Judging from headlines, trusting police and law enforcement authorities seems to be getting harder and harder.
Two Chattanooga officers brutally beat a man as video rolls and more than a dozen officers walk past never attempting to contain the violence.
In Catoosa County, Ga., a FBI agent suspected of drinking and driving and who likes to showcase himself surrounded by civilian women who "help him" with his work on a sex crime task force, has compromised the work of that task force.
In Trion, Ga., Hays State Prison officials for months on end turned a blind eye to malfunctioning cell locks. Last week, the public learned that in January alone, searches turned up 192 weapons -- some nearly the size of machetes, along with 137 cell phones and 56 drug items.
So is it any wonder that on Tuesday, when Howard School was placed on lockdown after a student there was found dead off campus but nearby, that police (and the media) were criticized for linking the school with the crime?
By the way, the school was locked down for the safety of the students there. Police indicate the sophomore's death may be connected to other past gang violence.
On Monday, another gang-violence episode played out in a hearing in the Hamilton County Courthouse. An eye witness suddenly decided she hadn't seen anything. Perhaps what she saw as she took the witness stand and changed her story was fear, because who can she trust?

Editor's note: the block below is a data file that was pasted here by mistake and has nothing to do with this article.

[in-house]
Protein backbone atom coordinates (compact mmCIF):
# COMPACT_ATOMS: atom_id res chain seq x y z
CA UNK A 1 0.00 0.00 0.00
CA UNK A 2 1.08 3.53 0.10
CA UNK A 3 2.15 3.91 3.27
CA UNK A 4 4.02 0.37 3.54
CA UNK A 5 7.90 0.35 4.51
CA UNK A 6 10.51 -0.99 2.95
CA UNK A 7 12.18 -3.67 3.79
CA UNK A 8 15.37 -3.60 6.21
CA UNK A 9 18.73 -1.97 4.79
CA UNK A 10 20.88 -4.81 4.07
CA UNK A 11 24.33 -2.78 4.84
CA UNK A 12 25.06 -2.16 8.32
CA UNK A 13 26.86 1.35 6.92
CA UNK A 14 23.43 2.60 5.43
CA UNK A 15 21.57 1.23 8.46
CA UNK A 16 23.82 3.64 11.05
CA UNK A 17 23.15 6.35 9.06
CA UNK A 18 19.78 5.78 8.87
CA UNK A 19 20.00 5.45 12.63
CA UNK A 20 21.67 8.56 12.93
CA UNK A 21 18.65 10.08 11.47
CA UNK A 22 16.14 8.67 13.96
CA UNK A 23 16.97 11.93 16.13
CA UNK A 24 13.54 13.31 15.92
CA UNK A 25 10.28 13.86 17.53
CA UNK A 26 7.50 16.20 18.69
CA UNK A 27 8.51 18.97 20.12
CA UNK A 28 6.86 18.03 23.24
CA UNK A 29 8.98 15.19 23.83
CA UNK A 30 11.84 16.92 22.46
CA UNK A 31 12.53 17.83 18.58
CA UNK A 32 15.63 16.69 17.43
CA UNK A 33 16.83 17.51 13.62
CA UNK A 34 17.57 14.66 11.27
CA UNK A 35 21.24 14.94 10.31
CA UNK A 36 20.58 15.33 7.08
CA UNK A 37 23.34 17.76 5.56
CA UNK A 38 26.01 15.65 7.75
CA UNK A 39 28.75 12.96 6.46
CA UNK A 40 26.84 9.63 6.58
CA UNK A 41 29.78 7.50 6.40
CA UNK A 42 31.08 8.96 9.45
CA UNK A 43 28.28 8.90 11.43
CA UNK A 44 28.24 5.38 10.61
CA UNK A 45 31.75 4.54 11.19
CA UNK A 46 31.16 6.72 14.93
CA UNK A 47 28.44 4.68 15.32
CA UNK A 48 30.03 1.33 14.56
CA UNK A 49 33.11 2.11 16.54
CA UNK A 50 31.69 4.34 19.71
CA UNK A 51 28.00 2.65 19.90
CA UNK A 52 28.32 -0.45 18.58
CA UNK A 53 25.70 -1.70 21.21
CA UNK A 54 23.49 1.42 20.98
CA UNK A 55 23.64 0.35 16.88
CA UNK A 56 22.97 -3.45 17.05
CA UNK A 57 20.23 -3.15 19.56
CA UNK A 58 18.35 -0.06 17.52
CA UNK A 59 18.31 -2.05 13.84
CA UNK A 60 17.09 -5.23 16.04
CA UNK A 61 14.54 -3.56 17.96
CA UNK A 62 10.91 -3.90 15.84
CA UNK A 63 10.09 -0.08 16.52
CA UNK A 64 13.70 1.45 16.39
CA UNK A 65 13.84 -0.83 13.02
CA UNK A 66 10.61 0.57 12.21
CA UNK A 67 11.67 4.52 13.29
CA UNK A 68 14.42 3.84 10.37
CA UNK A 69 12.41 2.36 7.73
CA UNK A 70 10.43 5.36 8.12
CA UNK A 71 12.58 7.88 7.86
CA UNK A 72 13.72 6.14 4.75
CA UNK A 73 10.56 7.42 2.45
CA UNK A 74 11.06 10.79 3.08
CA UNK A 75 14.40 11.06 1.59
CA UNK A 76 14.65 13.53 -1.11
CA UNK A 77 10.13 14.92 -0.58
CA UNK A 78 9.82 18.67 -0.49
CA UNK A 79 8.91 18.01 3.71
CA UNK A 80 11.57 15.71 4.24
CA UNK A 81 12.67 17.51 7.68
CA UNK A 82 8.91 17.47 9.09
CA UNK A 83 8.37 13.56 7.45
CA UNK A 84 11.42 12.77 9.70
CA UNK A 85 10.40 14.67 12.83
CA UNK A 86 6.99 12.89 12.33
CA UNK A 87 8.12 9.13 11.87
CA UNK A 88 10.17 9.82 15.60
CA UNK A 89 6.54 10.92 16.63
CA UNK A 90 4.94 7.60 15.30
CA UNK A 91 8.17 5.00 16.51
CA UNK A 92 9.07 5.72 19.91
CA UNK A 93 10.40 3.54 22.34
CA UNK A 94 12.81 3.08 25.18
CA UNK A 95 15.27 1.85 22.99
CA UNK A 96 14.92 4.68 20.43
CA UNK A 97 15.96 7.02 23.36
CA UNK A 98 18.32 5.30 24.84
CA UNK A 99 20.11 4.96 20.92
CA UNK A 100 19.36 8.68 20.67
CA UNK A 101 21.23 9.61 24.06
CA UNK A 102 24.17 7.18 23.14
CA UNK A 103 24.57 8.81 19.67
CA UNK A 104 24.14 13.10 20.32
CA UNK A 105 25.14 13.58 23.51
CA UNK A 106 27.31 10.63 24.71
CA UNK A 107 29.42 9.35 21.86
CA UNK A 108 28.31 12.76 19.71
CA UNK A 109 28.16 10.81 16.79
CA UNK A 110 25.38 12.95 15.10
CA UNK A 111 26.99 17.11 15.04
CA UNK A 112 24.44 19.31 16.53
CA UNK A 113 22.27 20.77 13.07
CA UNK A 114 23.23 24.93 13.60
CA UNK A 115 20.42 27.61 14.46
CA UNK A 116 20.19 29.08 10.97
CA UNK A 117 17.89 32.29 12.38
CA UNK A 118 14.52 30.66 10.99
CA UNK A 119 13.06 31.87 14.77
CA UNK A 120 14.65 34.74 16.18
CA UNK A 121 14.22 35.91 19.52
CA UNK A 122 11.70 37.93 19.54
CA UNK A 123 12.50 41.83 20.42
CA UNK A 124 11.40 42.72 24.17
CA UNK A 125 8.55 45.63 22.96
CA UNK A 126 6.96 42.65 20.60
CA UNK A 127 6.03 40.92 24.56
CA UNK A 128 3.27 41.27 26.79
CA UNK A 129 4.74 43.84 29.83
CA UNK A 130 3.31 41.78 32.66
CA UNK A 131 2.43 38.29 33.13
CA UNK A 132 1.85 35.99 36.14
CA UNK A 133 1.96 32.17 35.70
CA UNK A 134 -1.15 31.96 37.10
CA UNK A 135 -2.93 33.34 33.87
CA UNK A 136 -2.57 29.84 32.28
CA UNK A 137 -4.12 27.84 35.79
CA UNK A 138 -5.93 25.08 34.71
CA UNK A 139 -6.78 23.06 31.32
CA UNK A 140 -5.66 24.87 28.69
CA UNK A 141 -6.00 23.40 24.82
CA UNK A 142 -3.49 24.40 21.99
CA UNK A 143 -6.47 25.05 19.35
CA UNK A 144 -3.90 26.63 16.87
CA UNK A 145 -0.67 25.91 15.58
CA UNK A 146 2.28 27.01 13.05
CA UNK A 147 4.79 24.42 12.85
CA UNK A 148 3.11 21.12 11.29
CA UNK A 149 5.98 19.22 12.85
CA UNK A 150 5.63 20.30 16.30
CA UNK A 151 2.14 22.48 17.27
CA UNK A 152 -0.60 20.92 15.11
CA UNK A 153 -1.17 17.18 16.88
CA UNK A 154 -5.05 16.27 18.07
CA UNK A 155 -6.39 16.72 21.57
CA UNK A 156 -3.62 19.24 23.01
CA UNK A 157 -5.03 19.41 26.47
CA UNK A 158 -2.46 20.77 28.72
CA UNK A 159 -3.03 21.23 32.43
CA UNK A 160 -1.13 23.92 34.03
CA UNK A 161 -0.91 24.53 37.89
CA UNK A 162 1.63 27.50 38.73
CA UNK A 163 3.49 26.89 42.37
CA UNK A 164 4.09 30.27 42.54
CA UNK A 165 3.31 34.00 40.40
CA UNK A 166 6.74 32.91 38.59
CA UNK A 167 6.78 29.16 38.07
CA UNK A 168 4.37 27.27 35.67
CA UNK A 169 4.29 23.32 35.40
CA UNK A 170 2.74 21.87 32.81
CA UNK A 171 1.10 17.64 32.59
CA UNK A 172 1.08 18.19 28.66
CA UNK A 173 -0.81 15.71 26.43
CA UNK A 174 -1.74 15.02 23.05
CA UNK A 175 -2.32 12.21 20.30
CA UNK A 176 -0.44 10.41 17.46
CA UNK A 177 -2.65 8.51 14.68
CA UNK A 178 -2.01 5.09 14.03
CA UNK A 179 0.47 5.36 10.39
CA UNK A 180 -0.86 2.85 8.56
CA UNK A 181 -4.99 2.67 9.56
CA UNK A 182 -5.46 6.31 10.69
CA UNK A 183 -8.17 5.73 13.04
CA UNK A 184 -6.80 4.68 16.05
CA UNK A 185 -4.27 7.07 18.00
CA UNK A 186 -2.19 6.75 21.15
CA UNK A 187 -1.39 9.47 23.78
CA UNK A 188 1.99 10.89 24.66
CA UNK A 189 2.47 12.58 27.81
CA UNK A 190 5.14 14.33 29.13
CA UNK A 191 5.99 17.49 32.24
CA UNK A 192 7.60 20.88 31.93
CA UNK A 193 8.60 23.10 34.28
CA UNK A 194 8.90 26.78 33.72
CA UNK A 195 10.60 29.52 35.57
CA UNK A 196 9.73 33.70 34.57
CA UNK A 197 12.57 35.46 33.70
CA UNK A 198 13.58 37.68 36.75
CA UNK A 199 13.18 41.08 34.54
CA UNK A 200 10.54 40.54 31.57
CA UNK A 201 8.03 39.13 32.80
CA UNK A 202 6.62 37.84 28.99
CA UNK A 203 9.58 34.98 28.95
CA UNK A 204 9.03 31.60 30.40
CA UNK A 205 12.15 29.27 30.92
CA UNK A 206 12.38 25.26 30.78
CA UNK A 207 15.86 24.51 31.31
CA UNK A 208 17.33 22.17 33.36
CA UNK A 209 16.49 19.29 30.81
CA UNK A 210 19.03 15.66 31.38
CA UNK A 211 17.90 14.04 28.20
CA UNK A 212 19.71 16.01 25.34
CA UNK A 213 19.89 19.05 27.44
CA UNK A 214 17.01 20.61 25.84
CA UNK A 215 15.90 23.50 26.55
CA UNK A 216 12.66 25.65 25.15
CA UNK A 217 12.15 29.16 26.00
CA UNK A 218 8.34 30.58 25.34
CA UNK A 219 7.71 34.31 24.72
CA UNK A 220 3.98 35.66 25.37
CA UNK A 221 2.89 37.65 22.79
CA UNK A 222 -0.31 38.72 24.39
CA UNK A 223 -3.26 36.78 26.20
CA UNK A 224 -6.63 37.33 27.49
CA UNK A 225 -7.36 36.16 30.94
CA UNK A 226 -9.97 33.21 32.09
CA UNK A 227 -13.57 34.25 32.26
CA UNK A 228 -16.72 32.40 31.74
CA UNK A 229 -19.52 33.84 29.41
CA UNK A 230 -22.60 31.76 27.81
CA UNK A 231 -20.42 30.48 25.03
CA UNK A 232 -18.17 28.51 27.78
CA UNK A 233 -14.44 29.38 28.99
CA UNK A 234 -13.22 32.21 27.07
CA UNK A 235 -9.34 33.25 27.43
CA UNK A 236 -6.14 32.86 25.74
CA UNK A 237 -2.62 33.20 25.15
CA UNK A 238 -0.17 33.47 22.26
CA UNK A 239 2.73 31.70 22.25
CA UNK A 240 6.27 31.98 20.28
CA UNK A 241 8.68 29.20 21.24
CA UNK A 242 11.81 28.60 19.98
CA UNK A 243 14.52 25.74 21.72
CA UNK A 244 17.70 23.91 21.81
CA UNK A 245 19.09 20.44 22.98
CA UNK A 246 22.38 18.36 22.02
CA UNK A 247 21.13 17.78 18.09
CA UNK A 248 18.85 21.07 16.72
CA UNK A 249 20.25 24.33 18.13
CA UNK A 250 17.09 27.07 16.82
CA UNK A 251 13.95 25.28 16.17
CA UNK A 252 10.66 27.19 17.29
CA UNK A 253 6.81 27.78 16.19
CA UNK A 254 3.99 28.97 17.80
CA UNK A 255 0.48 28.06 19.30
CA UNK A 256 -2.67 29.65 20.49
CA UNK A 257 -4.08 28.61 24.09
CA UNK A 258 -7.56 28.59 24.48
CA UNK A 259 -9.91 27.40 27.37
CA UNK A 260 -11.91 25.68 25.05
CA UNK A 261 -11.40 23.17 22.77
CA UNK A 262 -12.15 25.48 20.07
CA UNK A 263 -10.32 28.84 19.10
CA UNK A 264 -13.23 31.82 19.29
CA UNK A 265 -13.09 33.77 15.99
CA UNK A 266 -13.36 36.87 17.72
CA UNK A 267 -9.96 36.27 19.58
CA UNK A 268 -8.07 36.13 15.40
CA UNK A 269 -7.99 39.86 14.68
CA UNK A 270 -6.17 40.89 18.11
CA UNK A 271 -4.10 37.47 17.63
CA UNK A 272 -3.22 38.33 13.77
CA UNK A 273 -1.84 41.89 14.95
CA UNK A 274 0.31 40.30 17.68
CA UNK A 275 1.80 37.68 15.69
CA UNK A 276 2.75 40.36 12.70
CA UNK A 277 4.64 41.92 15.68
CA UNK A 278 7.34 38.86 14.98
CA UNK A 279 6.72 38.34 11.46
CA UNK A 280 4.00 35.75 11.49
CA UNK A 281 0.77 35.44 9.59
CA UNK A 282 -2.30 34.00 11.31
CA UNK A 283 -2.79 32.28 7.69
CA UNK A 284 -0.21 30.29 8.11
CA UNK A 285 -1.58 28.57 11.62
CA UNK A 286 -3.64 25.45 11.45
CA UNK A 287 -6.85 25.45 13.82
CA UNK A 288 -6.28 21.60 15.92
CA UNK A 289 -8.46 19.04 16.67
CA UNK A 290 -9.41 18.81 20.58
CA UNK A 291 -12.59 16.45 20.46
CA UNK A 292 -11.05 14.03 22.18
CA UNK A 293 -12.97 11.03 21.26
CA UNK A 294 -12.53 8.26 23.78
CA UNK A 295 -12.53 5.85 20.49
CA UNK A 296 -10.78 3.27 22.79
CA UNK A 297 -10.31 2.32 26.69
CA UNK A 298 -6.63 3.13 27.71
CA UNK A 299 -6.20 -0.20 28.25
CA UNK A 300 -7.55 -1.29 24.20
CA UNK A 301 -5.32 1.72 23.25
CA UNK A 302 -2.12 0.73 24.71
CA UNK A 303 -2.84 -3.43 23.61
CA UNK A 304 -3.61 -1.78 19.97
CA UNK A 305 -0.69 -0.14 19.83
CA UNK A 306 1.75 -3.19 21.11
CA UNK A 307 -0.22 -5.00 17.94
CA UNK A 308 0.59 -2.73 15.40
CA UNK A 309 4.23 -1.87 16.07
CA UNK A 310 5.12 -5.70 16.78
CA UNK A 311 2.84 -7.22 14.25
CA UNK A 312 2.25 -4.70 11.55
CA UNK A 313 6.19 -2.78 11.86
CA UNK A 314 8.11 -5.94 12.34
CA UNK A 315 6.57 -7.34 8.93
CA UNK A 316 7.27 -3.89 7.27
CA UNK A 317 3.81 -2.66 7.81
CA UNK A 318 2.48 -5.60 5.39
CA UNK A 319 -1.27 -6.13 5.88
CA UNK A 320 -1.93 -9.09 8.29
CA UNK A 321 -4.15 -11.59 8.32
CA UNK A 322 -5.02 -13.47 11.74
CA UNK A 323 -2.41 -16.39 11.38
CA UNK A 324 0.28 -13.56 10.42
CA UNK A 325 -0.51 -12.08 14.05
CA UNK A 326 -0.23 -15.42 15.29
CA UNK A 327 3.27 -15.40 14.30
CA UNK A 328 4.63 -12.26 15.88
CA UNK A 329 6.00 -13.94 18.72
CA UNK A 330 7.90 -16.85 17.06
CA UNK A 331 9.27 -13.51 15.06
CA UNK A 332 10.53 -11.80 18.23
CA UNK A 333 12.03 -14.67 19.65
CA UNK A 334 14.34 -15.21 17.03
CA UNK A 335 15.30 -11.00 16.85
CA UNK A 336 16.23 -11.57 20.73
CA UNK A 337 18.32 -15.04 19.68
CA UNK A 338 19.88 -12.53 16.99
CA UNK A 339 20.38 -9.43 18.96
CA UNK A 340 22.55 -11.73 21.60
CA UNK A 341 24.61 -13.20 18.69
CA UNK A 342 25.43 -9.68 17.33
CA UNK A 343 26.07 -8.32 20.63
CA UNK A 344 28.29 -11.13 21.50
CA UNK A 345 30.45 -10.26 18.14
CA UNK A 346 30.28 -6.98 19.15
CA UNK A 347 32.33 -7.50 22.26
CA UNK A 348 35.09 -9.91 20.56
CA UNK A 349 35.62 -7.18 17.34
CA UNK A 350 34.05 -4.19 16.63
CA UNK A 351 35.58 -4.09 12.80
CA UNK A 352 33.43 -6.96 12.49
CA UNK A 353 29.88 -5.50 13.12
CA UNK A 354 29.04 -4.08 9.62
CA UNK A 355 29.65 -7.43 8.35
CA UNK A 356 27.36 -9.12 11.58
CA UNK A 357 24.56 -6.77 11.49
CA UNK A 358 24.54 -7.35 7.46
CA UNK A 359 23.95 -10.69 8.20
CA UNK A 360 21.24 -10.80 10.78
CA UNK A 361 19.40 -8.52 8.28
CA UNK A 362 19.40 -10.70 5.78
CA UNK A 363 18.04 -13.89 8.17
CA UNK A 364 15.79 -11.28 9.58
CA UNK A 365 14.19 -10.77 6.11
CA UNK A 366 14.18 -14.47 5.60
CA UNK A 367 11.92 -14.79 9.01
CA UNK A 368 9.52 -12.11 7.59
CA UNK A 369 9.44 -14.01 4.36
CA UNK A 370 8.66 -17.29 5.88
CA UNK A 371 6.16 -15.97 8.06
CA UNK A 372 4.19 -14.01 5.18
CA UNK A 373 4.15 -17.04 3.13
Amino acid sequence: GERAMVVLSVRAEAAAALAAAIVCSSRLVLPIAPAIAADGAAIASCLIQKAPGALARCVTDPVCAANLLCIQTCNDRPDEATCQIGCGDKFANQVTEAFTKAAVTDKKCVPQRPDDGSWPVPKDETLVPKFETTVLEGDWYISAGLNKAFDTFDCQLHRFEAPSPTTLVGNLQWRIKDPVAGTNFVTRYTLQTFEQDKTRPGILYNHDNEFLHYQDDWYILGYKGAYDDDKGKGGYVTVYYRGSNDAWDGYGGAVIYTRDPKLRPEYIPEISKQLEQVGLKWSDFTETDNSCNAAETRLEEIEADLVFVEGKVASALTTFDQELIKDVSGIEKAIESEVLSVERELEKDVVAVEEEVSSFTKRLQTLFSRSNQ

Hamilton County Sheriff Jim Hammond has come under fire recently for telling the newspaper that people have expressed to him a heightened fear of crime because America has a black president. He's not passing judgment on the president. He's commenting on fear, and perhaps unwittingly fanning it. Given the day and age and climate, the unintended consequence of his statement simply feeds the distrust of law enforcement authorities.
Clearly, unsettling things are happening. Things police, deputies, federal agents and prison guards must deal with both within and outside law enforcement circles.
Here's the thing: The public can expect and understand that gangs and criminals thumb their noses at the law and morals of our society. But the public cannot and should not understand when the authorities act the same way.
The FBI is investigating the Catoosa County allegations against Special Agent Ken Hillman, the sex task force leader.
And Georgia state authorities continue probing conditions and happenings at Hays State Prison in Trion.
The FBI also is investigating the Chattanooga police beating to determine if the human rights of Adam Tatum -- whose legs were broken not just once but eight times -- were violated.
Chattanooga Police Chief Bobby Dodd fired the two officers who beat Tatum, but no action has been taken against those who stood by while it happened. Dodd says the beating was an isolated incident.
Hmmm. Police investigators are fond of saying there is no such thing as coincidence.
They are right.
So while everyone is investigating everyone, let's look, too, at police culture.
The thin blue line is not without stain.